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Tara Sullivan

The Revolution may have lost out on the chance for an MLS Cup, but they believe the future will be brighter

The Revolution couldn't hold off the Crew and here, Pedro Santos of Columbus (right) takes a shot on goal against Matt Polster of New England.Emilee Chinn/Getty

The natural sadness after losing late in the playoffs is not simply for an opportunity lost, though that alone is bad enough. There is an equally sickening fear, the one that says you might never get such an opportunity again because you know, now more than ever, just how much work and effort is needed for every postseason run.

The thought of starting over again can be daunting.

Or it can be exciting.

And though there is surely sadness for the New England Revolution in the wake of Sunday’s 1-0 Eastern Conference final loss to Columbus, there should be absolute excitement for what is to come. With a talented core of players that should remain intact, including a goaltender in Matt Turner who stood on his head all afternoon against the Crew, with a legendary coach in Bruce Arena whose dramatic work in rebuilding the franchise culture has only just begun, and with owners Robert and Jonathan Kraft investing in the team in new and dramatic ways these past few years, the Revolution are here to stay.

In the words of defender Andrew Farrell, “The team is in good hands.”

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First, the sadness, felt so deeply in the reality that nothing can ever be recreated as is. No, there aren’t many among us looking for a re-do of 2020, but from the perspective of this New England group, what they did across these last few weeks will stay with them forever. Finding alchemy is sports’ greatest challenge, but also its greatest reward. In winning three playoff games as a No. 8 seed, in escaping Montreal with a dramatic stoppage time goal in a play-in game, in upending nemesis (and top-seeded) Philadelphia with a dominant effort in the first round, in putting it all together so completely against Orlando to book the date with Columbus, these road warriors found it.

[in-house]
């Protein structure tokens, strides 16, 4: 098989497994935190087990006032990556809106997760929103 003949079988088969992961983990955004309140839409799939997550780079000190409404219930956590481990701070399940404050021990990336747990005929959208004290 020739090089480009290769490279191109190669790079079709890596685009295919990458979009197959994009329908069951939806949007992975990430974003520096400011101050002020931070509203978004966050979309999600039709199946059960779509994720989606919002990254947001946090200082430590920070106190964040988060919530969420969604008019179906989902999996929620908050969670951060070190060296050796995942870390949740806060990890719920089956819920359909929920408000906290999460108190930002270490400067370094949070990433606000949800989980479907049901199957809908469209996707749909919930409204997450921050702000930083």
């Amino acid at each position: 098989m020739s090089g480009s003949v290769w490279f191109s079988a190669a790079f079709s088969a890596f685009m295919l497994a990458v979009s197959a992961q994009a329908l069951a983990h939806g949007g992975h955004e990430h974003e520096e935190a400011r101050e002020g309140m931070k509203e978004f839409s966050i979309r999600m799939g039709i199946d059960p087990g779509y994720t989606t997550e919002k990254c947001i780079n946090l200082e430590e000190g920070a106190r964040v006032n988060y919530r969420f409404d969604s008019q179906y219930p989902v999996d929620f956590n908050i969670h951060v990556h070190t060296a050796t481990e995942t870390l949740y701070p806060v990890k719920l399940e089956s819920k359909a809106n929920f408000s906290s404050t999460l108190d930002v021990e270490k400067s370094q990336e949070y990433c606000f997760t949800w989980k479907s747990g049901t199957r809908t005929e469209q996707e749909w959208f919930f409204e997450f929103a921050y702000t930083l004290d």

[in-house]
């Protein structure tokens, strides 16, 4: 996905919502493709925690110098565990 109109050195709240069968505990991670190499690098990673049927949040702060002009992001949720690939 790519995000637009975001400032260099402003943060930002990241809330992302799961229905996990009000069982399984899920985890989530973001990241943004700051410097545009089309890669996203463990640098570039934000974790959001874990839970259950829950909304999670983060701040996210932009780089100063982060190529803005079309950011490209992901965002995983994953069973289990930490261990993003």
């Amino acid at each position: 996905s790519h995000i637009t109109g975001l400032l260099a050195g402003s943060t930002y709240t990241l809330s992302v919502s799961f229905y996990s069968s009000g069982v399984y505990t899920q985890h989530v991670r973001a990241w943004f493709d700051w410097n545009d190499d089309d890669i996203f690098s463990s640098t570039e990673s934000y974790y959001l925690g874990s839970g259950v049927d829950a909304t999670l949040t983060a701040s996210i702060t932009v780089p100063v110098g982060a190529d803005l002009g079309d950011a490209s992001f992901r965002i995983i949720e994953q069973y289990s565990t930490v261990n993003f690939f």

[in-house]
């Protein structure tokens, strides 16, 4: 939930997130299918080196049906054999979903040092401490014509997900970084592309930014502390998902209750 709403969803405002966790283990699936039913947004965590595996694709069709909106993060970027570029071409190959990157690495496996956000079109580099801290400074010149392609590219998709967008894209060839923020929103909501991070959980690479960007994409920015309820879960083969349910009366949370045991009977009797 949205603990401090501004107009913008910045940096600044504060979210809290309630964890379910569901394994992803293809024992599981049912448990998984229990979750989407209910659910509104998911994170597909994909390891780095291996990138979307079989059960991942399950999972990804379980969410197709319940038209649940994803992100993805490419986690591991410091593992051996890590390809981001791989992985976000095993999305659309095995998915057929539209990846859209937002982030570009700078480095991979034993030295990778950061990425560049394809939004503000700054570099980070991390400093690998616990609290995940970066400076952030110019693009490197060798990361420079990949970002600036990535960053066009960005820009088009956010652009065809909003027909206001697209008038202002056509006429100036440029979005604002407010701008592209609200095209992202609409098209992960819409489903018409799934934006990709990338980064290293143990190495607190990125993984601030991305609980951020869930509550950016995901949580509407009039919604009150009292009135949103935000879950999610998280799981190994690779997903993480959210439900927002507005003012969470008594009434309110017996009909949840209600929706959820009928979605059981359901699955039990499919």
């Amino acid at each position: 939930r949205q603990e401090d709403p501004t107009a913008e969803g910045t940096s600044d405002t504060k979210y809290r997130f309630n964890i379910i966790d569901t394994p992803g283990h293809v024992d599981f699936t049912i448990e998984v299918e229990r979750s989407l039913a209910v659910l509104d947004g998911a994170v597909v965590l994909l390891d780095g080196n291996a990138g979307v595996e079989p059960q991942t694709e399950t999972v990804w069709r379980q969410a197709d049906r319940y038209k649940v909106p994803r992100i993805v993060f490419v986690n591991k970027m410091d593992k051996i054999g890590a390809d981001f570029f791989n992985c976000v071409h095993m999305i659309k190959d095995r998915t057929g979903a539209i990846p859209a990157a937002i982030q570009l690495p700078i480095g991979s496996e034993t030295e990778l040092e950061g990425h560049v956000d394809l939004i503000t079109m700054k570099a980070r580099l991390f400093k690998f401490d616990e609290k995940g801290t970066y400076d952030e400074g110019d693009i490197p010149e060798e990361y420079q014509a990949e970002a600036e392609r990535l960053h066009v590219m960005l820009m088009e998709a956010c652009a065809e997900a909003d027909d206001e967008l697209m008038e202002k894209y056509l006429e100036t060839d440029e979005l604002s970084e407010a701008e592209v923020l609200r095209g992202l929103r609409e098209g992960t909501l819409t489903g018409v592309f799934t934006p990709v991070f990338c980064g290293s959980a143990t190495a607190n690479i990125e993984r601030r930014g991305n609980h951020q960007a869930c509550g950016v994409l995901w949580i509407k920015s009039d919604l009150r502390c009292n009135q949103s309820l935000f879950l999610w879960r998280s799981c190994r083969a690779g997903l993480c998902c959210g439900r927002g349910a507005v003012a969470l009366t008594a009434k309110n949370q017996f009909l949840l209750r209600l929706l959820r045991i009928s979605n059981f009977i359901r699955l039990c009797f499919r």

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“Obviously it’s been a challenging year for everyone but we stuck together,” Turner said. “I’m definitely going to remember the good times. I thought we didn’t put our best foot forward today that’s for sure and that’s disappointing. It’s going to take me some time to reflect. My emotions right now are high. It hurts to lose, especially when you’re so close to winning a championship. I’ll take some time to reflect, but definitely I’ll remember more of the good than the bad.”

The magic dust finally evaporated against a Columbus team that was better from the outset, a team that put New England on its heels immediately, obvious in the flurry of Columbus corner kicks in the game’s initial 10 minutes. It was inevitable the consistent pressure would pay off, and when Artur snuck a laser inside the right post in the 59th minute, Columbus never looked back. And while they advance to the MLS Cup, the Revolution return home thinking about what might have been, yes, but also about what might yet come.

In a midweek interview with the Globe, Jonathan Kraft already was thinking about that future, believing strongly that the foundation under Arena is stronger than recent years such as 2014, when the Revolution made a run to the MLS Cup only to suffer the franchise’s fifth championship loss.

“Unlike our other teams that went to the Cup, we have a nucleus of players on this team, a very good coaching staff, in addition to our three designated players Carles [Gil] and Gustavo [Bou] and Adam [Buksa], we have as good of a goalkeeper as exists, and we are one of the few teams that has been able to draft young kids out of American colleges that have performed on the field,” Kraft said. “This team is under contract for a number of years. Bruce is excited. We’re excited that this is not a flash in the pan.”

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Of course nothing is guaranteed. Ask the Bruins after losing Game 7 of the 2019 Stanley Cup Final what it was like to try and get back in 2020. (Hint: They didn’t.) Ask the Falcons how easy it was to get back to the Super Bowl after losing that infamous 28-3 lead to the Patriots. (Hint: They didn’t.) But there’s a difference between teams taking a last gasp and those taking a first step, and with Arena, who has won five MLS titles with two other franchises, this is no last gasp.

“I think Bruce asked us this the night before the game, that if he’d told us we’d be in the Eastern Conference final, one step away from the MLS final, would you believe me,” Farrell said. “We’ve come a long way. But you know as well as I do that Bruce is not happy without a title. He loves to win. The Krafts love to win, too. This is obviously a great run and we’re happy we made it this far. But Bruce isn’t here to get to Eastern Conference finals. He’s here to win Cups.”

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Which is why the coach, while happy “we made progress last year, we made progress this year,” isn’t content. “We’re looking to bring in two or three players to solidify our first 11,” he said. “We got to get a little better there. Technically we’re not as good as we need to be, and we need a few better players to help us in the attacking end of the field. We could use help in other positions, too. We‘ll do our best to make our roster better.”

Of course the fear is always there, that seeing the finish line turns out to be a one-time tease, nothing more than lost opportunity. Windows close fast in sports. But they open, too, and this Arena-led version of the Revolution is positioned to climb through to more success.


Tara Sullivan is a Globe columnist. She can be reached at tara.sullivan@globe.com. Follow her on Twitter @Globe_Tara.